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Transforming Global Supply Chains

May 16, 2022

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“Insanity is doing the same thing over and over and expecting different results.” That’s an oft-quoted saying of uncertain origin dating back to the 1980s. It rings so true, however, that it has often been misattributed to the late Albert Einstein to ensure it maintains it gravitas. Many pundits insist that anyone who believes the global supply chain is going to return to normal is suffering from this form of insanity. Journalist Chris Stokel-Walker (@stokel) writes, “The system of getting things from A to B is broken. Fixing it will involve rethinking how pretty much everything moves.”[1] Noted supply chain expert Lora Cecere (@lcecere), founder of Supply Chain Insights, put it another way. She writes, “For business leaders, the chickens are coming to roost. … We must take responsibility for supply chain leaders failing to deliver a resilient supply chain equal to the COVID-19 challenges. … The failure abounds and will become worse. … What can we learn? While many are scratching their heads and pointing fingers at the compounding of issues, I hope that business leaders take a hard look at the current state and accept their part in the failure.”[2]

 

Transformation Requires a Paradigm Shift

 

Andrew Kinder (@Kinder_ai), a Senior Vice President of industry and solution strategy with Infor, insists, “COVID-19 has taught manufacturers a bitter lesson. The global supply chain doesn’t adjust well to unexpected or unusual incidents — so-called black swan events. Extended lockdowns, changes in consumer behavior, spikes in fuel costs, and tensions among global trading partners have caused an unprecedented breakdown of the supply network. Today’s organizations need to take action to fortify the supply chain. But how to do it is still up for debate. Planning for future disruptive events, whatever they may be, isn’t easy.”[3] He explains, “The supply chain can’t be repaired overnight, but getting started is essential.”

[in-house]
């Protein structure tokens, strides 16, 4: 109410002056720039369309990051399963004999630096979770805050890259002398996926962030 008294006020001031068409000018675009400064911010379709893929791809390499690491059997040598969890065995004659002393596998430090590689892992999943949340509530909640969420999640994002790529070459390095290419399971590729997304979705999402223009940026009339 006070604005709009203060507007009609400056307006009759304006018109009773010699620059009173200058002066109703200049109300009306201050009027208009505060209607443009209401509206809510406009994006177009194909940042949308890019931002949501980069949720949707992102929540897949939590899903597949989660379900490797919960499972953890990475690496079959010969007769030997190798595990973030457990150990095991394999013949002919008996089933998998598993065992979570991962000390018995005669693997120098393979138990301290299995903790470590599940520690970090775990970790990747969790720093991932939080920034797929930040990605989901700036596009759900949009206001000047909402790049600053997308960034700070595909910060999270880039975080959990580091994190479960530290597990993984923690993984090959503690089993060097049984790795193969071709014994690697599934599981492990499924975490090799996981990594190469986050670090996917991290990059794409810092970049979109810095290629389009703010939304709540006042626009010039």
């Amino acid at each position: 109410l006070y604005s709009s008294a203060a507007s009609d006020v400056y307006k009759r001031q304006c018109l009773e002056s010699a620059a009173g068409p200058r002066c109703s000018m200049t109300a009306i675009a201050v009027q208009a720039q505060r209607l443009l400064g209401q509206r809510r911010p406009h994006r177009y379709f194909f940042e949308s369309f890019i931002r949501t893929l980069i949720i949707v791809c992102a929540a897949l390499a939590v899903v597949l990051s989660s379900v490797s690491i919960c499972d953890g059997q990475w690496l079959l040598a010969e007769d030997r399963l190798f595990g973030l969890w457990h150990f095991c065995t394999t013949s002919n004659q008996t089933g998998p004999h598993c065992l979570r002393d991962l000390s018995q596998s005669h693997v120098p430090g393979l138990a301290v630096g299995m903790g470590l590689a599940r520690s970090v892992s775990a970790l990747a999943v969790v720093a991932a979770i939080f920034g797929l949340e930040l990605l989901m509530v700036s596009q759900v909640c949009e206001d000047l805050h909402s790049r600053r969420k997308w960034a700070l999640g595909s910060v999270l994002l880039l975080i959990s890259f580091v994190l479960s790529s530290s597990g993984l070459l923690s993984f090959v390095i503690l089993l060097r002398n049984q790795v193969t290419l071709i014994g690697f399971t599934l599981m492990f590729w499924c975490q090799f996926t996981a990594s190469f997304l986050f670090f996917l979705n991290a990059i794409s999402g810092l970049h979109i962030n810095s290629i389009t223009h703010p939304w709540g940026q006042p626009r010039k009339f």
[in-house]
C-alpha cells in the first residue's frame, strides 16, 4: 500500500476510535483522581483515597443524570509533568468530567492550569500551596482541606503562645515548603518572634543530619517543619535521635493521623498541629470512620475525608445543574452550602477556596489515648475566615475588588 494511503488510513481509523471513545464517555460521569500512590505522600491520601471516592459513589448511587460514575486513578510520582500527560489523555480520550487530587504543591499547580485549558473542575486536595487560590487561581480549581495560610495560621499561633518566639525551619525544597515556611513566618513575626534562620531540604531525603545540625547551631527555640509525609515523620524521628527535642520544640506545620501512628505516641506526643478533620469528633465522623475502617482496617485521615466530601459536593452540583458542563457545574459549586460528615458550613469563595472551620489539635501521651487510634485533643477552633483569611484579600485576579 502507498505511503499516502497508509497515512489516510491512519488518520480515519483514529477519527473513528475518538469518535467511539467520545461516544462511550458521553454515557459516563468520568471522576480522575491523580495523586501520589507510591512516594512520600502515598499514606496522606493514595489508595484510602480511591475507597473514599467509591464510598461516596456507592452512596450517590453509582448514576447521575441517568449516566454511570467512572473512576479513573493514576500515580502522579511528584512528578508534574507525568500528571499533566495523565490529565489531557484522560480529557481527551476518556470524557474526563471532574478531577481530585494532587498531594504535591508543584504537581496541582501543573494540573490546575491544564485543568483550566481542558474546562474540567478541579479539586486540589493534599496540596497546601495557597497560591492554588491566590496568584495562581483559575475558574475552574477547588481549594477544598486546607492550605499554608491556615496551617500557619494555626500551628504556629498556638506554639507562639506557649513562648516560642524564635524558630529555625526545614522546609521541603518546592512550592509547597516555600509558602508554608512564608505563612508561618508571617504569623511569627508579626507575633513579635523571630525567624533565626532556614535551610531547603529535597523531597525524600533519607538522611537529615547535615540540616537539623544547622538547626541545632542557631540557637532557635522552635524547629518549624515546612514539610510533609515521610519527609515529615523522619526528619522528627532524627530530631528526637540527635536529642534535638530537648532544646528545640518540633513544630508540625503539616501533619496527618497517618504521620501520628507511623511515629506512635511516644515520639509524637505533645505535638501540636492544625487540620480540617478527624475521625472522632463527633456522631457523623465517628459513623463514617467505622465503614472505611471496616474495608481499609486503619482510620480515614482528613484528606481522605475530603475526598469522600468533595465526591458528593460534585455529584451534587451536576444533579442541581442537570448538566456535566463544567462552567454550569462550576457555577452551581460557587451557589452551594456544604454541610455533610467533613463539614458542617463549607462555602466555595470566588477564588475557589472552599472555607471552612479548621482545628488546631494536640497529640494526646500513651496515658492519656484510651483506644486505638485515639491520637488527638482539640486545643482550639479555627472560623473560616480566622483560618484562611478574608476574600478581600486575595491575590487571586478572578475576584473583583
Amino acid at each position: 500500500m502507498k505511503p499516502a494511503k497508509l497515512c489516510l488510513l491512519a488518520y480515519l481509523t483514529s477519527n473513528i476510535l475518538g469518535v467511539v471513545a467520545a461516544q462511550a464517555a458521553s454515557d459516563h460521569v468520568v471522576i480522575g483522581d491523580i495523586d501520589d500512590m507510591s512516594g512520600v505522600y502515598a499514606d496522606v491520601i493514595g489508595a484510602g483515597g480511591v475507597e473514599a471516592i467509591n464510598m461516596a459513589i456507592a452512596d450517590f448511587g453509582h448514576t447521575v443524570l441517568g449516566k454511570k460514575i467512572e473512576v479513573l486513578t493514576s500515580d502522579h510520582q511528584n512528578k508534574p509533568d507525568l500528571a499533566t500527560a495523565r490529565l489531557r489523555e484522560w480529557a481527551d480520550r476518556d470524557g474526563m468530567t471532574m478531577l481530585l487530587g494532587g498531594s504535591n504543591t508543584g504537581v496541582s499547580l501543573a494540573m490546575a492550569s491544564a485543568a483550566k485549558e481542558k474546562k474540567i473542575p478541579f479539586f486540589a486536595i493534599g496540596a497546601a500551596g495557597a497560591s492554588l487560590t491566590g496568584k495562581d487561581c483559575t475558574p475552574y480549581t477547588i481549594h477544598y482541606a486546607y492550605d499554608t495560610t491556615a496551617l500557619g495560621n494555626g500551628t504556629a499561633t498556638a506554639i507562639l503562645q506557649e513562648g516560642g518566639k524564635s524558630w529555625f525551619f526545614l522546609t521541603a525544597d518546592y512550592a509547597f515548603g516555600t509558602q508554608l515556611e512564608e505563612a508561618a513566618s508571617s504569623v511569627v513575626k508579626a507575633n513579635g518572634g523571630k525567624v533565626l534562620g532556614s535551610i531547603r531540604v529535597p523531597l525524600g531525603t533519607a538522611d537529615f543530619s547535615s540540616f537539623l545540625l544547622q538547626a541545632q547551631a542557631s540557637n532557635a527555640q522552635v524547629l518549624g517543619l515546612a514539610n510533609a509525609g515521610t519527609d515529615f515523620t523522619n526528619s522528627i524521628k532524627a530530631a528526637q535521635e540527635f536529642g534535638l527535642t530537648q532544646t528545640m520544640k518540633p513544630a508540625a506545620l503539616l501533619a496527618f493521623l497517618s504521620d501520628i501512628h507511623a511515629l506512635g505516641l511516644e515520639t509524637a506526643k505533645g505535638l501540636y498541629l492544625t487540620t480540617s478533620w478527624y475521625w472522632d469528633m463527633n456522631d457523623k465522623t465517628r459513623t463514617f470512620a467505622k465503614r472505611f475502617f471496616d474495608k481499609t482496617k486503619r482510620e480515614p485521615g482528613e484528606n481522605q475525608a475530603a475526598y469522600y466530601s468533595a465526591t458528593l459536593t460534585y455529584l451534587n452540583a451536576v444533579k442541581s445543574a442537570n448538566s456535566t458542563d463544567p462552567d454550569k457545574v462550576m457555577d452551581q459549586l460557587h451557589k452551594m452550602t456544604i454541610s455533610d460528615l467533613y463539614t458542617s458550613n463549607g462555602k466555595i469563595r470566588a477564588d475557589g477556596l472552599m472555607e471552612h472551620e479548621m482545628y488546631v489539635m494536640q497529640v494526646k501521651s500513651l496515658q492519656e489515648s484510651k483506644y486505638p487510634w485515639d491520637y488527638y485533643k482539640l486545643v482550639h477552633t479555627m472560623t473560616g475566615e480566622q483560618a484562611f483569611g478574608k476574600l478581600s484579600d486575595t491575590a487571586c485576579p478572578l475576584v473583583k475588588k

Without a paradigm shift (i.e., understanding that the world has changed in significant ways), supply chain professionals will try to apply bandages to wounds that require major surgery. Fortunately, journalist Bridget McCrea reports, “Companies are thinking differently about how they design and orchestrate their supply chains. With securing low-cost labor no longer the ultimate goal — and with supply chain disruptions, labor shortages and rising freight rates being the ‘new normal’ at least for now — companies are reshoring, localizing and making goods closer to where they sell them. They’re also placing a larger focus on environmental, governmental and social (ESG) considerations; looking for new ways to reduce their carbon footprints; and starting to use advanced technology like digital twins to achieve better business outcomes.”[4]

 

Although advanced technology will (and must) play a significant role in efforts to transform global supply chains, journalists Emily Peck (@EmilyRPeck) and Kate Marino (@theKateMarino) insist, “The new tech won’t solve the kinds of big problems that got us into our current mess.”[5] Stokel-Walker notes that those “big problems” are varied, and some of them beyond the control of supply chain professionals. He explains, “The issues knocking the supply chain out of kilter runs the gamut from enormous government interventions to the global pandemic shutting ports.” He also notes that government stimulus packages aimed at supporting faltering economies increased demand beyond the ability of supply chains to respond given all the problems they were encountering. That’s why new thinking is required.